At any given radius r,^{[note 1]} the incremental volume (δV) equals the product of the surface area at radius r (*A*(*r*)) and the thickness of a shell (δr):

Differentiating both sides of this equation with respect to r yields A as a function of r:

Alternatively, the area element on the sphere is given in spherical coordinates by *dA* = *r*^{2} sin *θ dθ dφ*. In Cartesian coordinates, the area element is^{[citation needed]}

The sphere has the smallest surface area of all surfaces that enclose a given volume, and it encloses the largest volume among all closed surfaces with a given surface area.^{[11]} The sphere therefore appears in nature: for example, bubbles and small water drops are roughly spherical because the surface tension locally minimizes surface area.

The surface area relative to the mass of a ball is called the specific surface area and can be expressed from the above stated equations as

A sphere is uniquely determined by four points that are not coplanar. More generally, a sphere is uniquely determined by four conditions such as passing through a point, being tangent to a plane, etc.^{[12]} This property is analogous to the property that three non-collinear points determine a unique circle in a plane.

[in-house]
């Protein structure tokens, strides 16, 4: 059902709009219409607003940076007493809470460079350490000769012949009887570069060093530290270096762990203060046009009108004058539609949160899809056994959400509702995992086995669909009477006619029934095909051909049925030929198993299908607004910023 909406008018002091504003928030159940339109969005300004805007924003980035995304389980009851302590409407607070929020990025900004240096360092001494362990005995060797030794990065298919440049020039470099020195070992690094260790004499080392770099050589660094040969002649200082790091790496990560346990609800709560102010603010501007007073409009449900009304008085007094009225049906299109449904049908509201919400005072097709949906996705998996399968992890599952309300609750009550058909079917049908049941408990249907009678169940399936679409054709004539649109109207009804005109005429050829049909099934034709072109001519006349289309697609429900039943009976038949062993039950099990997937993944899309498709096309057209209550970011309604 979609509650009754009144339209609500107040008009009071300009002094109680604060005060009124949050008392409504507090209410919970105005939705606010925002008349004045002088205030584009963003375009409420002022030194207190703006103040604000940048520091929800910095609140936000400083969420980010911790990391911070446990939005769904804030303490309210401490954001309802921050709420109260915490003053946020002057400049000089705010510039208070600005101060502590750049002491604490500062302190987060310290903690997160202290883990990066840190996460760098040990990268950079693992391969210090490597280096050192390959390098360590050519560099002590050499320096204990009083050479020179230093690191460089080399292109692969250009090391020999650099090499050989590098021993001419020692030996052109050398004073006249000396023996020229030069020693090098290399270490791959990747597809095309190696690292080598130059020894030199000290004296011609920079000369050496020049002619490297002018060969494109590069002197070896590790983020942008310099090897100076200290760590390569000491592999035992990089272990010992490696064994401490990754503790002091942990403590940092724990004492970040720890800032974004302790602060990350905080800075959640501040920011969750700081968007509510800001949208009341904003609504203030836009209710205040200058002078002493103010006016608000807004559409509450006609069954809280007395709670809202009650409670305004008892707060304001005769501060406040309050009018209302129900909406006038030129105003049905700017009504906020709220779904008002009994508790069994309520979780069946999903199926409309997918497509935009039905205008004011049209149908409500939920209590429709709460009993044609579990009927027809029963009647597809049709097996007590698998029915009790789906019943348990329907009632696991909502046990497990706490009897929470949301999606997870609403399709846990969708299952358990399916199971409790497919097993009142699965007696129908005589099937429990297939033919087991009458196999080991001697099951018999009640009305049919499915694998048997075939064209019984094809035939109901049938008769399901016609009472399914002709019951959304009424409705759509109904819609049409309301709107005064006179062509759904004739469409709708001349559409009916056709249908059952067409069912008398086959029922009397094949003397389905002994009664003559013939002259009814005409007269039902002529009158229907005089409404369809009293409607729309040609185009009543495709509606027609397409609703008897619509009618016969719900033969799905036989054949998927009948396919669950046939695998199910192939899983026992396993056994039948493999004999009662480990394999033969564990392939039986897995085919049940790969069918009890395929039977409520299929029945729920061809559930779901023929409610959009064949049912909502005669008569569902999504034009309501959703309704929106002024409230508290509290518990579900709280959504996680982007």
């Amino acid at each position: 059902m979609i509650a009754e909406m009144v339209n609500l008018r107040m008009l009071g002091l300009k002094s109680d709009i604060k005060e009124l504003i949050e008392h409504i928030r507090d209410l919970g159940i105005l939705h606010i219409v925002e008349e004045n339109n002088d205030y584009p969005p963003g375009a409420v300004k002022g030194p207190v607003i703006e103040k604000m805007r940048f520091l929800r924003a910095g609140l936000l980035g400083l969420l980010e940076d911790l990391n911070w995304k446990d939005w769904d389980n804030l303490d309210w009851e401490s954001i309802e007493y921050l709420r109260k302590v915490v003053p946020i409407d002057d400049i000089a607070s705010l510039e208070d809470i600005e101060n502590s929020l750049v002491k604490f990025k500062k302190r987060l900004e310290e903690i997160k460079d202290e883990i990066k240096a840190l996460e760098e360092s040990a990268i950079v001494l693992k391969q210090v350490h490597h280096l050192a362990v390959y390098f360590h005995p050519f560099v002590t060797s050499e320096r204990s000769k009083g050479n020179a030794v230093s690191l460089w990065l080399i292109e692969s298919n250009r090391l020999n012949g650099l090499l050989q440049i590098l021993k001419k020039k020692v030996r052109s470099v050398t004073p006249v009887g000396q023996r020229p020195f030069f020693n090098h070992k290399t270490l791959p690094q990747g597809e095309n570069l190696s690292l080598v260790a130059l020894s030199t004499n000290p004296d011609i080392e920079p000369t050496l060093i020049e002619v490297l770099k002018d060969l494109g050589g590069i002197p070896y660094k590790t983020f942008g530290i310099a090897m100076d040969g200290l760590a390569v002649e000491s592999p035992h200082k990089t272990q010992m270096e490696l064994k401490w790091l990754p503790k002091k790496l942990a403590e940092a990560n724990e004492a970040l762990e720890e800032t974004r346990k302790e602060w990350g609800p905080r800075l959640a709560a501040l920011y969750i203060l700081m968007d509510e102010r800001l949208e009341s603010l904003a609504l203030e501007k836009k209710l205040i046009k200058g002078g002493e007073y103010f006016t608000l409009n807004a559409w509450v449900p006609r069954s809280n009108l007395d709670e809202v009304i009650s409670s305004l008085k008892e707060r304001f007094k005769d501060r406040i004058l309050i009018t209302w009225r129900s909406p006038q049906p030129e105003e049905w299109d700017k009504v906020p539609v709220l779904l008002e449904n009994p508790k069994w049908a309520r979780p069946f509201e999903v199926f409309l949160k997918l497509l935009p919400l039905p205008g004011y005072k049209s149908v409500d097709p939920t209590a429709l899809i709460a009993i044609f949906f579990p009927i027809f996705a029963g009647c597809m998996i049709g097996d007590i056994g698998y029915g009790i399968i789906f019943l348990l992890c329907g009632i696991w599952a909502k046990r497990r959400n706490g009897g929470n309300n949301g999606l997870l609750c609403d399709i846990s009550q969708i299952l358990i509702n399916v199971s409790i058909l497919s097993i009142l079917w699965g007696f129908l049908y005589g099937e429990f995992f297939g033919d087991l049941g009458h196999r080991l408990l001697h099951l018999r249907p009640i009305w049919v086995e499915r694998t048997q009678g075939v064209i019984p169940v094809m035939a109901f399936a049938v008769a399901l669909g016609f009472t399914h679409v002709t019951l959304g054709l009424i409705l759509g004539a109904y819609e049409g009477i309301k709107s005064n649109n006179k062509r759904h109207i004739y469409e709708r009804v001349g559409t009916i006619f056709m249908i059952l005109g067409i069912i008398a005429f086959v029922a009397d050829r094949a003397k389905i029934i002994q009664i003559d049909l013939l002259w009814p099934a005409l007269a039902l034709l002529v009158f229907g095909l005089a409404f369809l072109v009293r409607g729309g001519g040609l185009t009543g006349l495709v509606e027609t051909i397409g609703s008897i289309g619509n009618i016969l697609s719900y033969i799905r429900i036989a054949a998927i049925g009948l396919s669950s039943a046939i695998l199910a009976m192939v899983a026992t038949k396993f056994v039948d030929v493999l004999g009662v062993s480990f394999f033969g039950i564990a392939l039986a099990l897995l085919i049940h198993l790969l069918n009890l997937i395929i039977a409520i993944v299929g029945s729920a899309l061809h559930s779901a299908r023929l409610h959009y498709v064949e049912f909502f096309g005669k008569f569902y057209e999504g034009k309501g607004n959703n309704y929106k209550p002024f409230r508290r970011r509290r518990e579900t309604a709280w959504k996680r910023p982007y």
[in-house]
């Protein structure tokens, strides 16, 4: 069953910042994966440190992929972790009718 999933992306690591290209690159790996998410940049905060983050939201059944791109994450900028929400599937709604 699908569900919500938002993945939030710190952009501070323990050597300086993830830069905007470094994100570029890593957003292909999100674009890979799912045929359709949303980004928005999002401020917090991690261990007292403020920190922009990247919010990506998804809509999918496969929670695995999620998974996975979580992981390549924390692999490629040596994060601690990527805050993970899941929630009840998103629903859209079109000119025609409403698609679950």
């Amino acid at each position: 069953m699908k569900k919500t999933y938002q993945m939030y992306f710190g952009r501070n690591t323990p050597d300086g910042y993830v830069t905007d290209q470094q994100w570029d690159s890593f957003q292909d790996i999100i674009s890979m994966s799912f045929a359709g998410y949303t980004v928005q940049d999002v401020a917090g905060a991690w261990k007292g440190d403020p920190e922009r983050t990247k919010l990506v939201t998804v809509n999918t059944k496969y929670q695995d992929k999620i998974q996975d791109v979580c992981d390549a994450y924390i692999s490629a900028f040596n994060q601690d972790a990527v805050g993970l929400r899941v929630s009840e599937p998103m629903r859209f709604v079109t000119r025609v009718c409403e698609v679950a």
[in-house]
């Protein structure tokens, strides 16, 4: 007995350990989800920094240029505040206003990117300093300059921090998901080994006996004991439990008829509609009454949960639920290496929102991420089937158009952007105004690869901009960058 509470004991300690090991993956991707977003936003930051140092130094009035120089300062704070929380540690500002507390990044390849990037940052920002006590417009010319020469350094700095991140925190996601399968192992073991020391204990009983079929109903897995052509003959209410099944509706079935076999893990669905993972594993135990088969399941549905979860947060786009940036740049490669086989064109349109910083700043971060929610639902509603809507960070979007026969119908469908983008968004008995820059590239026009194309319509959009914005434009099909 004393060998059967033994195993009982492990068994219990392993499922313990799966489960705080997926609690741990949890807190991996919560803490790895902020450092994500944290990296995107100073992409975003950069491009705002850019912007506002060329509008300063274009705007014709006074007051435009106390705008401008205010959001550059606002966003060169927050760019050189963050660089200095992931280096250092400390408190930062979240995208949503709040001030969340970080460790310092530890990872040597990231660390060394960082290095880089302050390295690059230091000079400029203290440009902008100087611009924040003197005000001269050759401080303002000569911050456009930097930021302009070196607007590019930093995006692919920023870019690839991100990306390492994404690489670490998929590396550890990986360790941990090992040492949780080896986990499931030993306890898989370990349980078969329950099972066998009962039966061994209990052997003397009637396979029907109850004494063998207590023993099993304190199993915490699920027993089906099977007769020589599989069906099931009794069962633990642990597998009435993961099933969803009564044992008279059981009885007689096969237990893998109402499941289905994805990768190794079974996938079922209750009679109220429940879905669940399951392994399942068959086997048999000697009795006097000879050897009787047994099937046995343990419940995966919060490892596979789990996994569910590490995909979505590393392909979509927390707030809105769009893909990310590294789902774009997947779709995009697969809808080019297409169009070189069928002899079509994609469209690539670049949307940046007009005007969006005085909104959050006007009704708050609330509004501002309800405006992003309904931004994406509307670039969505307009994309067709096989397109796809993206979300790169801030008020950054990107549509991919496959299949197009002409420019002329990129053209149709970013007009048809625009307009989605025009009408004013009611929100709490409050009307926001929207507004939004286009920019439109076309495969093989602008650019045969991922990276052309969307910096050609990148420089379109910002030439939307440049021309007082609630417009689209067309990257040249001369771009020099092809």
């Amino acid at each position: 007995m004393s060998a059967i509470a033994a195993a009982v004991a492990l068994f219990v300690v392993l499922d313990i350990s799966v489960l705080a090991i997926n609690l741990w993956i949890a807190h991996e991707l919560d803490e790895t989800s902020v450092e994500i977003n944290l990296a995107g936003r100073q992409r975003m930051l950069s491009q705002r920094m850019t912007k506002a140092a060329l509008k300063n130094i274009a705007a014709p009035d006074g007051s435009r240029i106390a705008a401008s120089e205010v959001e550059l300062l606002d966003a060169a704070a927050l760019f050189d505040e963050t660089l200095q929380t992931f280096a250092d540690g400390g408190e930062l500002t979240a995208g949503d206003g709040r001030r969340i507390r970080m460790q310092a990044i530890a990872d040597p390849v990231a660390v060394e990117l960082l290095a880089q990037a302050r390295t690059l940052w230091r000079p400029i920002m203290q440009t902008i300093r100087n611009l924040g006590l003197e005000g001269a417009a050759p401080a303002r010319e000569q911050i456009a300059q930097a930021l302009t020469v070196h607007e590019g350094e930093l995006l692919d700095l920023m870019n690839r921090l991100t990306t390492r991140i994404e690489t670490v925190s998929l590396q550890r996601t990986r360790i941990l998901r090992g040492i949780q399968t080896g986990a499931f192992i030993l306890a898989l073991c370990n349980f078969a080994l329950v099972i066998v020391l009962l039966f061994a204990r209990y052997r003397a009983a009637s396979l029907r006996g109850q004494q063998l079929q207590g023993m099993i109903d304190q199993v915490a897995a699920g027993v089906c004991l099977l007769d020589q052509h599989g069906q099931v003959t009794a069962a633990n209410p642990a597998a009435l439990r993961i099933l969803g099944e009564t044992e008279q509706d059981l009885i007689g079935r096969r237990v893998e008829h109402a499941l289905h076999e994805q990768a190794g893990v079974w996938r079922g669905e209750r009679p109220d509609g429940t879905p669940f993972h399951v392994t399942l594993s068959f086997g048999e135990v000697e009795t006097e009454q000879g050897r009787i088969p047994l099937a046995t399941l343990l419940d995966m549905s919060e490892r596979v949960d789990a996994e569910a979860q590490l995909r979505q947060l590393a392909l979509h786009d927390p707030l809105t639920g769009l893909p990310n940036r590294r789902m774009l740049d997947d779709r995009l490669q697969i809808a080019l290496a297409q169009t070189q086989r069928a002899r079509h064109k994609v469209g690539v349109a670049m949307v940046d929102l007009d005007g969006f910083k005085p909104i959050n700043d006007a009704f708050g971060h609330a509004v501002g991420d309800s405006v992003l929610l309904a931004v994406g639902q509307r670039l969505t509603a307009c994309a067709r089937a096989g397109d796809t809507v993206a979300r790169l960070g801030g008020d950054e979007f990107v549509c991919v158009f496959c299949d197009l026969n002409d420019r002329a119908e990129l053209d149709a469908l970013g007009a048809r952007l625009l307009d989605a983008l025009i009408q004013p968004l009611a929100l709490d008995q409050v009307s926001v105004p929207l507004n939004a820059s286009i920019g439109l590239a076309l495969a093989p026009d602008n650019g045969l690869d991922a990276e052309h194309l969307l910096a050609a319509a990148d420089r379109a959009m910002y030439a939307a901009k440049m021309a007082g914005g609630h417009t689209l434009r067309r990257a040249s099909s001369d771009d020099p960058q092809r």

Consequently, a sphere is uniquely determined by (that is, passes through) a circle and a point not in the plane of that circle.

By examining the common solutions of the equations of two spheres, it can be seen that two spheres intersect in a circle and the plane containing that circle is called the **radical plane** of the intersecting spheres.^{[13]} Although the radical plane is a real plane, the circle may be imaginary (the spheres have no real point in common) or consist of a single point (the spheres are tangent at that point).^{[14]}

The angle between two spheres at a real point of intersection is the dihedral angle determined by the tangent planes to the spheres at that point. Two spheres intersect at the same angle at all points of their circle of intersection.^{[15]} They intersect at right angles (are orthogonal) if and only if the square of the distance between their centers is equal to the sum of the squares of their radii.^{[3]}

If *f*(*x*, *y*, *z*) = 0 and *g*(*x*, *y*, *z*) = 0 are the equations of two distinct spheres then